We need to be very concerned. My clarion call is not hyperbole. We are now looking at President Trump no longer hinting at flouting the rule of law, but actually legitimizing Mr. Arpaio's willingness to defy a Federal Court Order while couching Mr. Arpaio's situation as a witch hunt.President Trump has used this "witch hunt" label as a broad stroke in painting Mr. Arpaio a "victim." Mr. Arpaio's actions cannot be minimized in one small capsule. Let's see who Trump pardoned.
Mr. Arpaio was elected sheriff of Maricopa County in 1992 and subsequently reelected every 4 years until 2016 when he lost to retired Phoenix police Sgt. Paul Penzone. As Sheriff, Mr. Arpaio: authorized the use of "food rescue" for inmates, he created Tent City confinements, he re-instituted chain gangs, he was cited in two separate court cases that he ran a jail where a culture of cruelty existed, he was cited in 2010 by Judge John S. Leonardo of having abused his power, under his power as sheriff he had two journalists arrested for having published an article regarding a grand jury investigation involving Mr. Arpaio's office, he helped stage an assassination plot, and he ethnically profiled Latinos under the auspices of immigration control. The last of which the uproar of the pardon centers.
In 2011, a federal court ordered Mr. Arpaio to stop detaining people who were merely suspected as non-citizens. He rounded up Latinos, irrespective of their citizenship or having any reasonable suspicion of criminality. This was a FEDERAL COURT ORDER. People are routinely arrested for violating city or state court orders, but here we have a Federal Court Order openly violated by Mr. Arpaio, apparently without consequence.
Just like Trump, Mr. Arpaio's own words were his own downfall.
"After [the Justice Department] went after me, we arrested 500 more just for spite," Mr. Arpaio told supporters in Houston.There were other instances where Mr. Arpaio stated clear knowledge of the law, clear knowledge of the court order, and clear intent to defy the order. Mr. Arpaio’s quotes were cited more than 20 times in the federal judge's ruling that found him guilty of criminal contempt of court.“Credible testimony shows that the Defendant knew of the order and what the order meant in regards to the MCSO’s policy of detaining persons who did not have state charges for turnover to ICE for civil immigration violations,” the contempt ruling read.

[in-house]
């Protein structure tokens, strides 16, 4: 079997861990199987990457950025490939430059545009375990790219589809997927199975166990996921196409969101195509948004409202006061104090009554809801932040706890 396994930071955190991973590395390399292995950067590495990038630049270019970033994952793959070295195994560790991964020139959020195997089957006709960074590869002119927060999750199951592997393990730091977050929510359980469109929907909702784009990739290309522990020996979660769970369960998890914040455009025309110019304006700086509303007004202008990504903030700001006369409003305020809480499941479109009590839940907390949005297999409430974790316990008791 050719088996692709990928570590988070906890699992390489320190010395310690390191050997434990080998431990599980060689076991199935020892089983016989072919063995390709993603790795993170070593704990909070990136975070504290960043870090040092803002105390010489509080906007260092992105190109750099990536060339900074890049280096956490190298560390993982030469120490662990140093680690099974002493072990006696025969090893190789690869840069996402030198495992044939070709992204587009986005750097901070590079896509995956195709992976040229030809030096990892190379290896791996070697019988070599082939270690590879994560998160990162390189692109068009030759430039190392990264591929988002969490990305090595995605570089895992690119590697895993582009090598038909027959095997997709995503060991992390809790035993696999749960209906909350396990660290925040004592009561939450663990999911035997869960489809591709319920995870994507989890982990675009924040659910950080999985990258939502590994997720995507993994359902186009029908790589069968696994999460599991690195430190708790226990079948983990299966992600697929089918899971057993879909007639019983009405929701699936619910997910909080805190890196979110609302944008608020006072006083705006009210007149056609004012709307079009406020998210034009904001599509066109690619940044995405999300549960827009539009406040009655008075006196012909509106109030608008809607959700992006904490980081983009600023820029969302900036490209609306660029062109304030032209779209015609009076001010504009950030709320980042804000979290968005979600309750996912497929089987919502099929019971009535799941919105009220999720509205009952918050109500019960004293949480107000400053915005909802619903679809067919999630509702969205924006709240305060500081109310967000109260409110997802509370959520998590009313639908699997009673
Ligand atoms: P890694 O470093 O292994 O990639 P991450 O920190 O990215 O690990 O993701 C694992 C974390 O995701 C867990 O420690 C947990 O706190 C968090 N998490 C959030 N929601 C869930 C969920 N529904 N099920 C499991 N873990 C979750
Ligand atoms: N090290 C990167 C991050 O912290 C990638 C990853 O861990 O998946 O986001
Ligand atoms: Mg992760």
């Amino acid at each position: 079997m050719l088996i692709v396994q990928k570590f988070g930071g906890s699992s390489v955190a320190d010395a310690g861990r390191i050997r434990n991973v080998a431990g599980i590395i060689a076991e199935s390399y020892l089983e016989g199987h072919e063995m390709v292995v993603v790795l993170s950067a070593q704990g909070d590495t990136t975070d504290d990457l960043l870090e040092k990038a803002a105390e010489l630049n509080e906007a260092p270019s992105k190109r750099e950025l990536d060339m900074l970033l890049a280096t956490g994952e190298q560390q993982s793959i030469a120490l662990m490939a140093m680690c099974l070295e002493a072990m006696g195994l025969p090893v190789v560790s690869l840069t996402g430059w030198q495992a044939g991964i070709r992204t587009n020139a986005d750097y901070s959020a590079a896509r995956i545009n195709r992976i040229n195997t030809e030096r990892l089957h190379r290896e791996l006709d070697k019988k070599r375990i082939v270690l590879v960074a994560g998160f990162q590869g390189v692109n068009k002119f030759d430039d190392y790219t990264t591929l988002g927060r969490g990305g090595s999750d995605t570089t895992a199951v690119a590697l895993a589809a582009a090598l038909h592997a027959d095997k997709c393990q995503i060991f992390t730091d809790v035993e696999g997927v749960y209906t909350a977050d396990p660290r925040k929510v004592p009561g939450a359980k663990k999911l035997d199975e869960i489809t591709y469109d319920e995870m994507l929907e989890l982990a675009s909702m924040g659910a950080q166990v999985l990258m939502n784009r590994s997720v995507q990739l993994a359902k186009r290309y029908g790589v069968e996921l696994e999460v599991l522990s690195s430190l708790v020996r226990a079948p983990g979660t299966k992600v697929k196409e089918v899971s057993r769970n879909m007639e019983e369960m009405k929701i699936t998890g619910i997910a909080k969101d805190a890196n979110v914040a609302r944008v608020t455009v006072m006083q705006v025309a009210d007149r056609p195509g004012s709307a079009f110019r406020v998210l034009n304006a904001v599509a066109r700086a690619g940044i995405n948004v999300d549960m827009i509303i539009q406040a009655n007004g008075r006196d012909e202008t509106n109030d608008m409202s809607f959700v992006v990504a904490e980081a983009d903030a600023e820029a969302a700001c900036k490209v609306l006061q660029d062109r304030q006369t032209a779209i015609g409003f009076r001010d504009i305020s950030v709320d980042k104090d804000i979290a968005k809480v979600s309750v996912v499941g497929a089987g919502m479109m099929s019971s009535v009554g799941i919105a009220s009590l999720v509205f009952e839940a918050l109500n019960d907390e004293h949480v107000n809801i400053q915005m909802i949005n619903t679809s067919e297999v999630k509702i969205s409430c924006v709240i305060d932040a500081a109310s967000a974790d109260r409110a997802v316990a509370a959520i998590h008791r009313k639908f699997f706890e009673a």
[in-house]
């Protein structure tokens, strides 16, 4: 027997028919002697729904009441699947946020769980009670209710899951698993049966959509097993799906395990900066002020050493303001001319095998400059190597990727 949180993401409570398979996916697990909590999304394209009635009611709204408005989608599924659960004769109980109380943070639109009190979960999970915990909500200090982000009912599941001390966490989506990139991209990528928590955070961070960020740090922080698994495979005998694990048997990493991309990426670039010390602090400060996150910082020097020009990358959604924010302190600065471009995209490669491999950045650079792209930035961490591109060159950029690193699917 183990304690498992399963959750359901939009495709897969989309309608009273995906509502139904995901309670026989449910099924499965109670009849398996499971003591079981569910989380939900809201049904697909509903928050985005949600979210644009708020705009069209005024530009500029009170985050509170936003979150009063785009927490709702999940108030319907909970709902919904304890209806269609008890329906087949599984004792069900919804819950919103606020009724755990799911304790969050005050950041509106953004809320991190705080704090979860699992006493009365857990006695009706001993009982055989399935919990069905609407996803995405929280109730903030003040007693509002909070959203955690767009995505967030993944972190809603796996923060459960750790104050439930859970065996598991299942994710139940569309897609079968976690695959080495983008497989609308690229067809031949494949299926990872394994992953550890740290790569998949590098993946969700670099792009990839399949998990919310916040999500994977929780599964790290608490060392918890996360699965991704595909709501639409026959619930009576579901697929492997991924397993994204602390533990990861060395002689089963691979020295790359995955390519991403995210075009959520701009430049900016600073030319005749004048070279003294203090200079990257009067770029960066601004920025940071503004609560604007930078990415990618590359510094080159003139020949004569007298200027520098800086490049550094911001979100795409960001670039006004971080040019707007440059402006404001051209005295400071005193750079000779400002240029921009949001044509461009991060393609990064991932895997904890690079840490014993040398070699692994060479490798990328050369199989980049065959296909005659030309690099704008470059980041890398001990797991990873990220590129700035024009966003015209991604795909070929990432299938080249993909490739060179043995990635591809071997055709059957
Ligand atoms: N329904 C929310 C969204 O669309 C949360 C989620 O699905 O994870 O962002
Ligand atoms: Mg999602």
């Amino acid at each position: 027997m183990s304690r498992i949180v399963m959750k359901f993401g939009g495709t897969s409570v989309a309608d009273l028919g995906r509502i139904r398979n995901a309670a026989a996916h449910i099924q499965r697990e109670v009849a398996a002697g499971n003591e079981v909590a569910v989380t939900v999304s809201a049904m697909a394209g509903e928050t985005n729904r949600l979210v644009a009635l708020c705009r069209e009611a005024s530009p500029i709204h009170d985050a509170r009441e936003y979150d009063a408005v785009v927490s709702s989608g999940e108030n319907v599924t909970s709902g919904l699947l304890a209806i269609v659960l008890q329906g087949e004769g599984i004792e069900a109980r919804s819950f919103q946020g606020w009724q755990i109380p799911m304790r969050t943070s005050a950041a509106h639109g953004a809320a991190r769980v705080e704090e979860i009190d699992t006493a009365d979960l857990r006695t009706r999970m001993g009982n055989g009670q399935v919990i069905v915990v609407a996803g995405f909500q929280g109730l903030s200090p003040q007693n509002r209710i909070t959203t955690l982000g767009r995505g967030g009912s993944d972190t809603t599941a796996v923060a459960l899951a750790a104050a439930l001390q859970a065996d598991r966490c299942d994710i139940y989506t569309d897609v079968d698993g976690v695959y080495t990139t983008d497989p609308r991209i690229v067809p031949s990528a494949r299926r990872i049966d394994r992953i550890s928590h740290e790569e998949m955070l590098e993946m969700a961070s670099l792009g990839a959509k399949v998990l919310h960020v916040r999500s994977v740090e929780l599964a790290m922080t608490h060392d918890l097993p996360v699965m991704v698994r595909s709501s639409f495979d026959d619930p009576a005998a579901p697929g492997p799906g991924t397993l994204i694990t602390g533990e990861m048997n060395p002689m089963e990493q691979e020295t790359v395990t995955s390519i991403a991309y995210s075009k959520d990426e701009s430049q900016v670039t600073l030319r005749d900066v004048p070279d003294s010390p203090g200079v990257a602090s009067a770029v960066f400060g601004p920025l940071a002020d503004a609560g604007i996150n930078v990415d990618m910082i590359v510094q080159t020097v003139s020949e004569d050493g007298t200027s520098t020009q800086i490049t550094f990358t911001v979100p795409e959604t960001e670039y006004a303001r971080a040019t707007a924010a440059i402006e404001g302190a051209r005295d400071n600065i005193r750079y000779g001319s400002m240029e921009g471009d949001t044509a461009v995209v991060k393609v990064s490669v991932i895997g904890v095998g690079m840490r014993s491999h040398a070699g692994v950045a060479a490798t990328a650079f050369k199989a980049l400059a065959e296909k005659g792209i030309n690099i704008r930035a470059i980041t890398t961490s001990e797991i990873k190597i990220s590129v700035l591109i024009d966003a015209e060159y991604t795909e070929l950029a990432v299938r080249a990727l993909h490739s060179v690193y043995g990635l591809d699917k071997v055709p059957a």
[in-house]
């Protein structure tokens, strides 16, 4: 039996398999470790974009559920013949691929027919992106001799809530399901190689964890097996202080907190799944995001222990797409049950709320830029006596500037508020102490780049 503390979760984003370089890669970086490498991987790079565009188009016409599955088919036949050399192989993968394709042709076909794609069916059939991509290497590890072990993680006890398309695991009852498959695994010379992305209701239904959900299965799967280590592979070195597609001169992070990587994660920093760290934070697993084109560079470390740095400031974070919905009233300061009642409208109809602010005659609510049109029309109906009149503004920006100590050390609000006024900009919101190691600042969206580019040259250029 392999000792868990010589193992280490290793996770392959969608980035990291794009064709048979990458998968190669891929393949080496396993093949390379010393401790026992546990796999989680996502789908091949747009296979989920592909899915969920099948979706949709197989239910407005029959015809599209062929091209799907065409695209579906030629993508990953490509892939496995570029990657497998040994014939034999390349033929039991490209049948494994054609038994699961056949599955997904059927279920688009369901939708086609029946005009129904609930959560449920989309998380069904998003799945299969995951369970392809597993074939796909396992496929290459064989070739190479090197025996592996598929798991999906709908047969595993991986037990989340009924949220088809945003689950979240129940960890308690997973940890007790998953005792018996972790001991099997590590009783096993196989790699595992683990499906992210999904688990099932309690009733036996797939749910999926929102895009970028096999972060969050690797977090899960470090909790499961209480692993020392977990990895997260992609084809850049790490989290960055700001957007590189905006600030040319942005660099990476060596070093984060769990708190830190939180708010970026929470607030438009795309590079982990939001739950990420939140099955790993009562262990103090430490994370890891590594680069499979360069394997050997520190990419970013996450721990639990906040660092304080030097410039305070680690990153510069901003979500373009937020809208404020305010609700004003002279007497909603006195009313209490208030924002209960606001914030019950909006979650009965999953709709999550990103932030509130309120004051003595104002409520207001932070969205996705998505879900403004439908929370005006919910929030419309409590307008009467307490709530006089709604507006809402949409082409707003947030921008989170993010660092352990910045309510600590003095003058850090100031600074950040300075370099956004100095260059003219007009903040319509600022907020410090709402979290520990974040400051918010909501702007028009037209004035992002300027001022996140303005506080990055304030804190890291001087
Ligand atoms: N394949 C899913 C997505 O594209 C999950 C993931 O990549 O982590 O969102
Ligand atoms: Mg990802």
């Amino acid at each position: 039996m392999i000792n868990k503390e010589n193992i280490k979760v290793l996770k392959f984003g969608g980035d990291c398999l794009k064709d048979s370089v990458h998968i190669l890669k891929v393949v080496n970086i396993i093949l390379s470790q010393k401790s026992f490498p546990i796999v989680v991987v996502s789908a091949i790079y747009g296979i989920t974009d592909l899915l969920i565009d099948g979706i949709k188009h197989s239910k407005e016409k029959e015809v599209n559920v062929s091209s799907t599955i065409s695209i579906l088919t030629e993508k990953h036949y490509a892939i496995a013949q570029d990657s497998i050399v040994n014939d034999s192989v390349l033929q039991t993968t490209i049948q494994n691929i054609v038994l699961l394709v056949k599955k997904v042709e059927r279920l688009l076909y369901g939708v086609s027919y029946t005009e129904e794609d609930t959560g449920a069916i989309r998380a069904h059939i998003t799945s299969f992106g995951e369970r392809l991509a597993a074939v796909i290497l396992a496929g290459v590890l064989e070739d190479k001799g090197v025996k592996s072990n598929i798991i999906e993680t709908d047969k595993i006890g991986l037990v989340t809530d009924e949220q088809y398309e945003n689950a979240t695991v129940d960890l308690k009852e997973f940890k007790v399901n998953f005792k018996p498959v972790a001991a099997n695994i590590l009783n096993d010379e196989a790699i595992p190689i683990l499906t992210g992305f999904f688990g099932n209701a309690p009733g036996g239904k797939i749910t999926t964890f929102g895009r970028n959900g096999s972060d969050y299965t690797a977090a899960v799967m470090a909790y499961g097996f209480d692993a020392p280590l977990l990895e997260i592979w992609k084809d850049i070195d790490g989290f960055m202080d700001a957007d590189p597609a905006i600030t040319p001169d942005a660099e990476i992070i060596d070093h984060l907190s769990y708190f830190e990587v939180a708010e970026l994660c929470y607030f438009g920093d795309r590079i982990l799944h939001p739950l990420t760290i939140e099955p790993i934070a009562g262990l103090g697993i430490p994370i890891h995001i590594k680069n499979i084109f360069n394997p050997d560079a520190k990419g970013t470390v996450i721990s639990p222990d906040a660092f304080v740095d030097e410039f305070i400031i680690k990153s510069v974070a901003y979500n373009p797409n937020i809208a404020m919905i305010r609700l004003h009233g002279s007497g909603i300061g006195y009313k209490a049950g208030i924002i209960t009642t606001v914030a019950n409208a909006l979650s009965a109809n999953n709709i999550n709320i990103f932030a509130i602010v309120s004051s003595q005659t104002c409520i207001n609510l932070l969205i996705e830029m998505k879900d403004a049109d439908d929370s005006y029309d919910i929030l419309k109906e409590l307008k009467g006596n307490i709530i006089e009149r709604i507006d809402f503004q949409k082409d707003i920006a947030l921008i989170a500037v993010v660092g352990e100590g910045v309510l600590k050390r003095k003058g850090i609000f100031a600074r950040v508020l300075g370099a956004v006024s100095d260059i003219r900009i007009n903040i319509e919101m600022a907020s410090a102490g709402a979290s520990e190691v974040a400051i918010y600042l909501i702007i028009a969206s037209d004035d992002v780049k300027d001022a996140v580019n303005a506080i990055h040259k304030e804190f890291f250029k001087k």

“Despite this knowledge, (the) Defendant broadcast to the world and to his subordinates that he would and they should continue ‘what he had always been doing.’”
Our country is this world's best example of law rising above politics. Law and rules of procedures govern to save the one innocent person. Our rule of law is what holds up as different from other countries. There is no nationality but the American nationality where law governs. In 1917, President Wilson hesitated going to war because of the varied nationalities living in the United States. He pondered whether they would go AWOL if confronted with a fellow countryman. Those concerns were short lived because the United States stood for a country that hated tyranny. We have always hated anyone who tries to rise above the law as if those tentacles of justice could not touch him or her.
Those tentacles of true law and order somehow always reach their target.This pardon has done something different. We all kind of feel it. Trump may have the authority to grant pardons, but something does not feel right about it. Anyone seeking pardons usually waits at least five years after conviction. Clemency is granted after having demonstrated remorse and regret for said actions. Ford's pardon of Nixon was used to close a chapter and allow our country to move on.
A presidential act of mercy should correct some past injustice or oversight, or serve some greater public good. Trump has used the pardon power as a political tool, which he may use again if left unchecked. Political talk pundits muse over various speculative intents. Whatever the rationale, one thing is certain: Trump has justified the violation of court orders. Words of unity ring hollow when, within the same breath, clemency is granted for one who never made such a request. One who truly never deserved it. The sentencing phase would have begun on Oct. 5. Mr. Arpaio, 85, would have faced up to six months in confinement, a sentence equivalent to that of a misdemeanor. He will never feel the treatment he made others endure, particularly those who were not guilty of anything other than having been born with a darker skin with a desire to do better for their family.
Justice is not so blind anymore.